Did you read that title correctly? Did I write that title correctly? Isn’t it, “old ways won’t open new doors”? But I saw this quote a few times last week and thought it was the universe’s way of letting me know I had to at the very least think about it. The more I thought about it, the more I thought about how my mind wanted to read it as, “new ways can’t open old doors.” When I wholeheartedly decide to make a change in my life – commit to it full-throttle – I find that I can’t go back. Sure, I could go back, but something inside of me always reroutes my urge. For example, when I decided to give up alcohol for good, I took it one day at a time and made a pact with myself that I would not allow the overwhelm of saying, “I’m never going to drink again.” I know that I don’t want to and for the first six months that was enough for me to stick with my commitment. Now, 19 months in, I find that I no longer have the impulse to have a drink when I’m stressed or upset. The… View Post
When you quit drinking, you stop waiting. -Caroline Knapp, Drinking, A Love Story In most facets of life, we are encouraged to not think in polarised – black and white or ‘all-or-nothing’ thinking. These are formally known as cognitive distortions Cognitive distortions are ways that our mind convinces us that a particular belief about ourselves is true, despite contrary evidence that it is not. Living in the grey is logical for most of life’s wonderment. We have to be flexible and open-minded to live in contrast and to attain personal growth. This is true except for that which does not positively serve you. If you want to honour your highest self – your soul consciousness, aka you who is always there, but often disconnected due to your Ego’s interference – you must choose things that serve you and enable you to grow in positive alignment with your path. When it comes to alcohol (or anything that is an addictive component in your life), living in the grey is not an option for some people. So, it’s a confusing cognitive distortion. via GIPHY One cognitive distortion for some drinkers is that they can limit or cut back on how much –… View Post
When I decided to stop drinking, I understood that coming as a shock to people who know me. I had always been down for cocktails, wine, and drinking socially (and non-socially). So, when I would meet up with people and the conversation of alcohol came up, it would be a needle scratch on the record moment when I would order a diet soda instead of a large glass of cabernet. “ARE YOU PREGNANT?!” No. “ARE YOU DYING?!” No, I mean – we all are, technically, but not yet. “ARE YOU ERIN?!” Now, that’s just rude. I expected this knee-jerk reaction from people who had ever spent any amount of time with me. It was a shock to their system in addition to mine. Then comes the secondary questions: “ARE YOU AN ALCOHOLIC?!” I prefer to not label it as such, but my relationship with alcohol was no longer working for me. “WHY DON’T YOU JUST CUT BACK?!” Been there, done that. It didn’t make sense just to cut back. “ARE YOU NEVER GOING TO DRINK AGAIN?!” I am not a psychic. If I could predict the future, I would have far more interesting insights than whether or not I’m ever… View Post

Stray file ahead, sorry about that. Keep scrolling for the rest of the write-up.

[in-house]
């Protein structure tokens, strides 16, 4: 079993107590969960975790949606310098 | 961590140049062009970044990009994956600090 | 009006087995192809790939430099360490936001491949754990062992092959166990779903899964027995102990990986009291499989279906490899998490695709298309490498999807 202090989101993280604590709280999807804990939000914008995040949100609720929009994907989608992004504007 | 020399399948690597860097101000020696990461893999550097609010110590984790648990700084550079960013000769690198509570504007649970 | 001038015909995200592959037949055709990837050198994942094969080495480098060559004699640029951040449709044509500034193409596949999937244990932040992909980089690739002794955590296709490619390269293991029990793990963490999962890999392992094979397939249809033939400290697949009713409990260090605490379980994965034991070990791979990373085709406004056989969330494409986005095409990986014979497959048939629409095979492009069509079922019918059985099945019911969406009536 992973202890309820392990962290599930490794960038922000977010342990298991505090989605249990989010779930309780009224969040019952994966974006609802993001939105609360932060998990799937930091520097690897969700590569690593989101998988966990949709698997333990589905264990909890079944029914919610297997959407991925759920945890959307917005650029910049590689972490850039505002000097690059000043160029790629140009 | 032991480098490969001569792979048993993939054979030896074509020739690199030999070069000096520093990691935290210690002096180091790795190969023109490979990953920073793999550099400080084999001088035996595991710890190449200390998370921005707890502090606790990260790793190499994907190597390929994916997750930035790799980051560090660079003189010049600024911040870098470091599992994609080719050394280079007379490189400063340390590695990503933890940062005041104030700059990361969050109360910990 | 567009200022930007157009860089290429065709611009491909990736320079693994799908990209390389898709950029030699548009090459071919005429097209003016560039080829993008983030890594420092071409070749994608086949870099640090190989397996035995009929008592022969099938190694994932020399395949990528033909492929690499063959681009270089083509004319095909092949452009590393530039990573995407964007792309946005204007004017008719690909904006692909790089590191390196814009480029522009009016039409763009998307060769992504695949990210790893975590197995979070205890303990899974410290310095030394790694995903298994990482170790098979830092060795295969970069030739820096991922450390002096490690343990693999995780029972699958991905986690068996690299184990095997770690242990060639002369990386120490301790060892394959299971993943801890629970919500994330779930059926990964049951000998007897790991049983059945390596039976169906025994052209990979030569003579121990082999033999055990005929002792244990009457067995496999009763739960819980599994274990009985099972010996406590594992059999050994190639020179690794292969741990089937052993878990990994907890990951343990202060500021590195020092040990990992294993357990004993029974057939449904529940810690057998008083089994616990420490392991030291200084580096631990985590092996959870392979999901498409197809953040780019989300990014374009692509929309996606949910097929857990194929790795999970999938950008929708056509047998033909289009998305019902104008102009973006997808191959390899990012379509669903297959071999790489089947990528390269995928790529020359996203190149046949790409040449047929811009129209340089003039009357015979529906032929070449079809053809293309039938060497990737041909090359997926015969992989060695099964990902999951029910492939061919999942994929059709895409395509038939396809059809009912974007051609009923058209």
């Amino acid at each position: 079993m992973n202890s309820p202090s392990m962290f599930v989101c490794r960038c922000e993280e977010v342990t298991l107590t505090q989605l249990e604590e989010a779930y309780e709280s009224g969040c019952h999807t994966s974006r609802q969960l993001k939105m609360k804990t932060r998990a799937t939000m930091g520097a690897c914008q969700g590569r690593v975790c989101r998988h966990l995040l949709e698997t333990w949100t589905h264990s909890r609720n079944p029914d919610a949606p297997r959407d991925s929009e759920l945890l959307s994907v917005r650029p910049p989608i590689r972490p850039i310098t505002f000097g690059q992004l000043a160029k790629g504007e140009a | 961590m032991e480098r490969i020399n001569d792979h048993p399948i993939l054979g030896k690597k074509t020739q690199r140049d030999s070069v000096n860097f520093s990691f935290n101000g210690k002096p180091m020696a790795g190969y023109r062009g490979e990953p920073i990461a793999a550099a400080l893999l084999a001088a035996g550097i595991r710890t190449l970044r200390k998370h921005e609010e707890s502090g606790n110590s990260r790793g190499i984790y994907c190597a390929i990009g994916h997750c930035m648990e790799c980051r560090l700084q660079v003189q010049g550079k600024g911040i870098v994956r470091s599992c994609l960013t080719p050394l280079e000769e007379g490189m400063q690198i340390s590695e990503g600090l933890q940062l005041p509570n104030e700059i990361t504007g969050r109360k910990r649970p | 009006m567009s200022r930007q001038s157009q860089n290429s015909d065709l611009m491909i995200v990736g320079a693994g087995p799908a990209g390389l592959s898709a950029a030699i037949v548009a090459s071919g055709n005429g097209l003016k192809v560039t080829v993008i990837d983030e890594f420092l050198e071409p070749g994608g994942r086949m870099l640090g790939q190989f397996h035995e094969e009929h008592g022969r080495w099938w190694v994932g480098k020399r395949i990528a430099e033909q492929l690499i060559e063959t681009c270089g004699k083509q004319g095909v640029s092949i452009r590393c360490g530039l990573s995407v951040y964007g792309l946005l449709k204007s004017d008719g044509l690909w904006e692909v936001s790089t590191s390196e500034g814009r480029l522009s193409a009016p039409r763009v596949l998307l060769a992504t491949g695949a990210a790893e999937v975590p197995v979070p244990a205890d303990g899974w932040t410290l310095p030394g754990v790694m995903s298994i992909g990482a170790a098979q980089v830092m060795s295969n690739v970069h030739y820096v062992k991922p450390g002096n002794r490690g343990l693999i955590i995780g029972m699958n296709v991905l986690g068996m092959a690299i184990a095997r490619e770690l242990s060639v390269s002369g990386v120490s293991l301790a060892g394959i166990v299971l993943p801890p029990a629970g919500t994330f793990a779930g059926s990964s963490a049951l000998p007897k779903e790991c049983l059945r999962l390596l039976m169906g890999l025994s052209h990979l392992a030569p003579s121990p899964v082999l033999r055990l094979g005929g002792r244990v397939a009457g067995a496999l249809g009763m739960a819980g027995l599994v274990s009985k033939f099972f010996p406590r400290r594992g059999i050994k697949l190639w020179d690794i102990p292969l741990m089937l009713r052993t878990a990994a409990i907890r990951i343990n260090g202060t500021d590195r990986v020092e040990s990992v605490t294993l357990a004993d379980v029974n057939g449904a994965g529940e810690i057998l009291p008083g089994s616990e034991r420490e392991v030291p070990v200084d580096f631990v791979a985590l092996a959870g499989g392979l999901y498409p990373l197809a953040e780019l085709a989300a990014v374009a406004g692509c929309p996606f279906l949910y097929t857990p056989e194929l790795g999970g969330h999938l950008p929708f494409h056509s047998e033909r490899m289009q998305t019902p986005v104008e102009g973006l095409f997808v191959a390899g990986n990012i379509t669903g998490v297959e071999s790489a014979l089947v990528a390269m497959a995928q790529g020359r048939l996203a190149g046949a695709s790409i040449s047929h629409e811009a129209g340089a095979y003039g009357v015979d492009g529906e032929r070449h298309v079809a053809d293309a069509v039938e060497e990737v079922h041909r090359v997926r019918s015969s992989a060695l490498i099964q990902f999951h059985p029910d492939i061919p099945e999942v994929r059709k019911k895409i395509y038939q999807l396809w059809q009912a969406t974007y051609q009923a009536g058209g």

Does the thought of this gif make you not want to try a month of sobriety? via GIPHY It doesn’t have to be that way (and spoiler alert: it’s not!). For me, every month is a sober month. But for others, Sober October is a month to hit pause on the booze and explore life without hangovers for 31 days. What is Sober in October? Sober October is a charity event where people agree to go alcohol-free for the 31 days of October while raising money for organisations such as MacMillan Cancer Support. The challenge isn’t about giving up drinking for life (although, some people ultimately choose to!). The Sober October challenge encourages a change in drinking habits and to explore how the behavioural lifestyle change could reap long term health benefits. I may be a bit biased (ahem), but life without alcohol is pretty enjoyable. I highly encourage giving it a try. And believe me, when I say this; if I could give up drinking alcohol for the past 576 days, ANYONE could give it up for 31! I’ve decided to dedicate the month of October to offering support to those looking to change their relationship with alcohol. This… View Post
If something bad happens, you drink in an attempt to forget; if something good happens, you drink in order to celebrate; and if nothing happens, you drink to make something happen -Charles Bukowski . Even though I am a married woman, I’ve never been much of a fan of weddings. For some, the environment of weddings is hopeful and inspirational and for others – like me – weddings are full of questionable energy and an open bar – not the best of combos. I am just back from a two-week trip to America with my husband built around the celebration of my little sister’s wedding. It wasn’t my first trip back home since I quit drinking, but it was the first wedding I had attended since I boarded the sobriety wagon. Incidentally, it’s also the first summer in five years that I have been able to hit the beach – and get a tan! Every wedding I’ve attended in the past two decades – including my own – I drank at — a lot. I always believed that was what people go to a wedding for – and I know more than once I’ve heard people say that the ‘open… View Post
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